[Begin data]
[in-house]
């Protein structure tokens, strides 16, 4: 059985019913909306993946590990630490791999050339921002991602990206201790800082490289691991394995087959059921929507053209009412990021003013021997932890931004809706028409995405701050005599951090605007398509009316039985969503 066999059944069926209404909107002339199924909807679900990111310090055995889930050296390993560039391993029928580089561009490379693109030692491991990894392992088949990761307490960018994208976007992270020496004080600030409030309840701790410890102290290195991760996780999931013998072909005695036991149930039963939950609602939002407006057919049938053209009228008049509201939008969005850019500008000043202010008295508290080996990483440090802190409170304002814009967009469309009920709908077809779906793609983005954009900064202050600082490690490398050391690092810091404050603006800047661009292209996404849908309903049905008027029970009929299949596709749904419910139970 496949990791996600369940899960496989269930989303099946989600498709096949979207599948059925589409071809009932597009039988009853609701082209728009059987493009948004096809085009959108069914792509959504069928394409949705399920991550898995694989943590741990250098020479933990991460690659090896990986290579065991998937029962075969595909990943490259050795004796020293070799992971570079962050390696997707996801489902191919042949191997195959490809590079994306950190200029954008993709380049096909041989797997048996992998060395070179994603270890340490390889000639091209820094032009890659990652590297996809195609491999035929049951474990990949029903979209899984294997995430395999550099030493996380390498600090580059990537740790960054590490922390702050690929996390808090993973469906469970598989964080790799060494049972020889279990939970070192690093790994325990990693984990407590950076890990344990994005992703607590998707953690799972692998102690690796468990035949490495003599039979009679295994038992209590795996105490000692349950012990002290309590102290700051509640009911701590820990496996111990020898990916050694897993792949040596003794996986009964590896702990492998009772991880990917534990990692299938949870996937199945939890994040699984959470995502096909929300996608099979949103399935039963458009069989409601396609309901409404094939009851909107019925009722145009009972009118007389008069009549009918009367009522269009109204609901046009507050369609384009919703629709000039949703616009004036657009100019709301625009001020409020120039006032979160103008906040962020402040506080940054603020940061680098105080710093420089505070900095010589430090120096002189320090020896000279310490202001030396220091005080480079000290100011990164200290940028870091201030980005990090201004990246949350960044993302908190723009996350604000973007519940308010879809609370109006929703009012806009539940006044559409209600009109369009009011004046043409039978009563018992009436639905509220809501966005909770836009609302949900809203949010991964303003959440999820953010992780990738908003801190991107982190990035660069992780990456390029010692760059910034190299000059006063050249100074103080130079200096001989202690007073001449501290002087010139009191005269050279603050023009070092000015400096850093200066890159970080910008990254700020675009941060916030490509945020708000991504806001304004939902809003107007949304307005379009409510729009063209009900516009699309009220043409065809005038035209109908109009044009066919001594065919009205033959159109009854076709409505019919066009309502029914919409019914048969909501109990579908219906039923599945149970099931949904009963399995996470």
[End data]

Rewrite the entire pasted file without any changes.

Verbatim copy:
[in-house]
């Protein structure tokens, strides 16, 4: 059985019913909306993946590990630490791999050339921002991602990206201790800082490289691991394995087959059921929507053209009412990021003013021997932890931004809706028409995405701050005599951090605007398509009316039985969503 066999059944069926209404909107002339199924909807679900990111310090055995889930050296390993560039391993029928580089561009490379693109030692491991990894392992088949990761307490960018994208976007992270020496004080600030409030309840701790410890102290290195991760996780999931013998072909005695036991149930039963939950609602939002407006057919049938053209009228008049509201939008969005850019500008000043202010008295508290080996990483440090802190409170304002814009967009469309009920709908077809779906793609983005954009900064202050600082490690490398050391690092810091404050603006800047661009292209996404849908309903049905008027029970009929299949596709749904419910139970 496949990791996600369940899960496989269930989303099946989600498709096949979207599948059925589409071809009932597009039988009853609701082209728009059987493009948004096809085009959108069914792509959504069928394409949705399920991550898995694989943590741990250098020479933990991460690659090896990986290579065991998937029962075969595909990943490259050795004796020293070799992971570079962050390696997707996801489902191919042949191997195959490809590079994306950190200029954008993709380049096909041989797997048996992998060395070179994603270890340490390889000639091209820094032009890659990652590297996809195609491999035929049951474990990949029903979209899984294997995430395999550099030493996380390498600090580059990537740790960054590490922390702050690929996390808090993973469906469970598989964080790799060494049972020889279990939970070192690093790994325990990693984990407590950076890990344990994005992703607590998707953690799972692998102690690796468990035949490495003599039979009679295994038992209590795996105490000692349950012990002290309590102290700051509640009911701590820990496996111990020898990916050694897993792949040596003794996986009964590896702990492998009772991880990917534990990692299938949870996937199945939890994040699984959470995502096909929300996608099979949103399935039963458009069989409601396609309901409404094939009851909107019925009722145009009972009118007389008069009549009918009367009522269009109204609901046009507050369609384009919703629709000039949703616009004036657009100019709301625009001020409020120039006032979160103008906040962020402040506080940054603020940061680098105080710093420089505070900095010589430090120096002189320090020896000279310490202001030396220091005080480079000290100011990164200290940028870091201030980005990090201004990246949350960044993302908190723009996350604000973007519940308010879809609370109006929703009012806009539940006044559409209600009109369009009011004046043409039978009563018992009436639905509220809501966005909770836009609302949900809203949010991964303003959440999820953010992780990738908003801190991107982190990035660069992780990456390029010692760059910034190299000059006063050249100074103080130079200096001989202690007073001449501290002087010139009191005269050279603050023009070092000015400096850093200066890159970080910008990254700020675009941060916030490509945020708000991504806001304004939902809003107007949304307005379009409510729009063209009900516009699309009220043409065809005038035209109908109009044009066919001594065919009205033959159109009854076709409505019919066009309502029914919409019914048969909501109990579908219906039923599945149970099931949904009963399995996470």